04/16/2014 11:16 EDT | Updated 06/16/2014 05:59 EDT

The "Unfair" Elections Act Is Classic Stephen Harper

I've been getting piles of emails, Facebook messages and invites about the Conservatives 'Fair Elections Act'.  I haven't really responded to them because, although it's a terrible bill, I'm not sure there is a point.

I haven't said much about the bill because I feel like I'm repeating myself. Stephen Harper and the Conservative Party of Canada haven't just put forward an anti-democratic bill. They are an anti-democratic party and have been since the party's rebirth.

Stephen Harper originally came to prominence as a reformer. In 2006 he ran on a platform of renewed democracy, openness and transparency but since taking office he has conducted a continuous assault on democracy, transparency, debate and dissent.

Even members of Harper's own caucus are barely allowed to have their own opinions and are even more rarely allowed to voice those opinions. He has made it clear, repeatedly, that caucus members are there at his whim and may be dismissed if they become inconvenient for him.

Conservative supporters may be forgiven for supporting Harper originally. His platform, though too conservative for me, wasn't terrible. I even thought at the time that a short run with a conservative government might be worth it, if they brought about the kinds of Democratic reforms proposed by Harper. However, the fact that there has been no revolt against Harper means that the assault on democracy isn't a Stephen Harper pet project, it is a core value of the Conservative party.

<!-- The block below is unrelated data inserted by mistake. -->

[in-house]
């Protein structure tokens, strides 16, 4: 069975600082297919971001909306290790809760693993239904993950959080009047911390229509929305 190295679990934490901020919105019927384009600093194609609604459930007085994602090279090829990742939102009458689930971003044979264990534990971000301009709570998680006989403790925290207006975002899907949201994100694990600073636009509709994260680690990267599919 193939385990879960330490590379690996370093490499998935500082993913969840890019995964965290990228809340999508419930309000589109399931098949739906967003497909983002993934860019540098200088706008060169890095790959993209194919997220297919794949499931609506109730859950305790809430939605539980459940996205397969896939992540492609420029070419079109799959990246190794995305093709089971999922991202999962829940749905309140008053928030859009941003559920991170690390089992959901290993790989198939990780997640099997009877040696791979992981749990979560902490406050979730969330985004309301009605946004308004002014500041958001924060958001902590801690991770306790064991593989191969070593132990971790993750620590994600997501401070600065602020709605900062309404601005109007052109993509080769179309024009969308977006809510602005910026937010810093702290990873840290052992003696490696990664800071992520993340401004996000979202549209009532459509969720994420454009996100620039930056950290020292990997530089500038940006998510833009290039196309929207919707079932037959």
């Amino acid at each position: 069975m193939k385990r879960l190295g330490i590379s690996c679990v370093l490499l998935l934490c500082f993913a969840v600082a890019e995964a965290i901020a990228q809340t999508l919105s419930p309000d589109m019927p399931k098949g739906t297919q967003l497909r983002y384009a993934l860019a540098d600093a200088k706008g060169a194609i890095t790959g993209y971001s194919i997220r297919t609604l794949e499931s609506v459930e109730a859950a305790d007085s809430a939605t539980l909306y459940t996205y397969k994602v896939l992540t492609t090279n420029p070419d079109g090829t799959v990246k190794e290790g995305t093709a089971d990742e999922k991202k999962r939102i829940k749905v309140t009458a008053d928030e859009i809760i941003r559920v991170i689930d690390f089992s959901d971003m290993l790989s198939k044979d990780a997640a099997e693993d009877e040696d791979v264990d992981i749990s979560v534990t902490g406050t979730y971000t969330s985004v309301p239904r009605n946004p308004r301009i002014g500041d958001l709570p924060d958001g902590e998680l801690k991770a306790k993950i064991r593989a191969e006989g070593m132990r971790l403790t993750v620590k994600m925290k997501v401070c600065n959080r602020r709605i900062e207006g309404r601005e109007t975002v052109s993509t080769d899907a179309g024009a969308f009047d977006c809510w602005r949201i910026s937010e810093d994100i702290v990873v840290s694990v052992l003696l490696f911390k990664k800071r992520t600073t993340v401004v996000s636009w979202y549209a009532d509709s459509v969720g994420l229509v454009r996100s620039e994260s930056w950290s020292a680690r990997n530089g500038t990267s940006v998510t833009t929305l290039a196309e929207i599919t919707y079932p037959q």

Harper supporters have stood idly by while Harper:

And those are just a few things -- off the top of my head.

The fact that there hasn't been a revolt within the party, or from the party's base of supporters means that the assault on Canadian democracy is not a Stephen Harper problem, it is a unwritten Conservative party platform and something that resonates with conservative voters.

So, yes, the "Fair Elections Act" is a travesty. Among other things it makes it more difficult for people to vote, makes it more difficult to find or investigate election law violations, places gag orders on election officials, allows the ruling party to appoint election officials, and loosens restrictions on election spending.

Sadly, I have little confidence that any amount of backlash in public opinion is going to sway Stephen Harper or the Conservative Party of Canada. The party and its do not like democracy, they can not win in a fair democratic election and without the ongoing assault on democracy they would not have been in power as long as they have.

I just hope that the next Prime Minister, whoever that may be, has the moral fibre to overturn the act and all of Harper's anti-democratic laws. It will be very tempting, as the new ruling party, to simply keep the laws that entrench its hold on power.